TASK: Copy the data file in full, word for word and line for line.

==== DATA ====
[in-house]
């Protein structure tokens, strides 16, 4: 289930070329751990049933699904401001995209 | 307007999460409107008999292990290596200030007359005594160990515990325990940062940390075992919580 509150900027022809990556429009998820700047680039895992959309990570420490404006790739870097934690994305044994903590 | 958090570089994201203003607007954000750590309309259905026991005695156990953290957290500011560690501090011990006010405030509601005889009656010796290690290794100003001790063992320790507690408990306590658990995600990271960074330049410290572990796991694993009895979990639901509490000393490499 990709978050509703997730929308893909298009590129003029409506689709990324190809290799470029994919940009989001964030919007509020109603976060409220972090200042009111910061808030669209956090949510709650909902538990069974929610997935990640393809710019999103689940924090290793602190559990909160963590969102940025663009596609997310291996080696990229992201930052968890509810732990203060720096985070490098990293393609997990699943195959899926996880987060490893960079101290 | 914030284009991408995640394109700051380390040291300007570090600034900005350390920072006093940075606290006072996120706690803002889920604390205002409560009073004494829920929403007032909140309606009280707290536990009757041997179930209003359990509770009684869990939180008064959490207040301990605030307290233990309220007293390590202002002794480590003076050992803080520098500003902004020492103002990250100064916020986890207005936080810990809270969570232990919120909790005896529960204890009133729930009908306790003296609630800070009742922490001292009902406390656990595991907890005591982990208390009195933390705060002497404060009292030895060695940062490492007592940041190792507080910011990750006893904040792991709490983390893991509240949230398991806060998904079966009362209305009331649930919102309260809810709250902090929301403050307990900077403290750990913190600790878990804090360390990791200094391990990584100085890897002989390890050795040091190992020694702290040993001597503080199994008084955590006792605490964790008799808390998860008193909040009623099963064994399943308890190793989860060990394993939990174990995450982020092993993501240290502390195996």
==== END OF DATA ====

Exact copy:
[in-house]
């Protein structure tokens, strides 16, 4: 289930070329751990049933699904401001995209 | 307007999460409107008999292990290596200030007359005594160990515990325990940062940390075992919580 509150900027022809990556429009998820700047680039895992959309990570420490404006790739870097934690994305044994903590 | 958090570089994201203003607007954000750590309309259905026991005695156990953290957290500011560690501090011990006010405030509601005889009656010796290690290794100003001790063992320790507690408990306590658990995600990271960074330049410290572990796991694993009895979990639901509490000393490499 990709978050509703997730929308893909298009590129003029409506689709990324190809290799470029994919940009989001964030919007509020109603976060409220972090200042009111910061808030669209956090949510709650909902538990069974929610997935990640393809710019999103689940924090290793602190559990909160963590969102940025663009596609997310291996080696990229992201930052968890509810732990203060720096985070490098990293393609997990699943195959899926996880987060490893960079101290 | 914030284009991408995640394109700051380390040291300007570090600034900005350390920072006093940075606290006072996120706690803002889920604390205002409560009073004494829920929403007032909140309606009280707290536990009757041997179930209003359990509770009684869990939180008064959490207040301990605030307290233990309220007293390590202002002794480590003076050992803080520098500003902004020492103002990250100064916020986890207005936080810990809270969570232990919120909790005896529960204890009133729930009908306790003296609630800070009742922490001292009902406390656990595991907890005591982990208390009195933390705060002497404060009292030895060695940062490492007592940041190792507080910011990750006893904040792991709490983390893991509240949230398991806060998904079966009362209305009331649930919102309260809810709250902090929301403050307990900077403290750990913190600790878990804090360390990791200094391990990584100085890897002989390890050795040091190992020694702290040993001597503080199994008084955590006792605490964790008799808390998860008193909040009623099963064994399943308890190793989860060990394993939990174990995450982020092993993501240290502390195996």